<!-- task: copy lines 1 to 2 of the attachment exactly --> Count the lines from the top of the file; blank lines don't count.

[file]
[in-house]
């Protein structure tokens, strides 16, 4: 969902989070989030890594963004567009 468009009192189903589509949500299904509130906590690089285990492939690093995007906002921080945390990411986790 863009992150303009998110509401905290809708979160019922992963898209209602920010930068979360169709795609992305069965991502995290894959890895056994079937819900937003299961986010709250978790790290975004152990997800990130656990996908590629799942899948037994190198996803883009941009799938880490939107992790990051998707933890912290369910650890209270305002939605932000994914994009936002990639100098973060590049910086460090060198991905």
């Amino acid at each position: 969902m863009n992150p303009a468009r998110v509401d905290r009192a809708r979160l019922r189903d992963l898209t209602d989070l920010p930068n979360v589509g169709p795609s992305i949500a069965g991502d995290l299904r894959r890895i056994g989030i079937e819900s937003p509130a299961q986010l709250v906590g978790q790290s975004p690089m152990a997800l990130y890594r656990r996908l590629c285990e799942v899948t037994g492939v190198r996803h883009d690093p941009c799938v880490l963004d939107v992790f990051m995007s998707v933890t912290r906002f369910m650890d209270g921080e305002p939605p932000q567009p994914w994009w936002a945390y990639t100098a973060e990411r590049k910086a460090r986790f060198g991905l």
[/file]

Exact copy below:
[in-house]
């Protein structure tokens, strides 16, 4: 969902989070989030890594963004567009 468009009192189903589509949500299904509130906590690089285990492939690093995007906002921080945390990411986790 863009992150303009998110509401905290809708979160019922992963898209209602920010930068979360169709795609992305069965991502995290894959890895056994079937819900937003299961986010709250978790790290975004152990997800990130656990996908590629799942899948037994190198996803883009941009799938880490939107992790990051998707933890912290369910650890209270305002939605932000994914994009936002990639100098973060590049910086460090060198991905």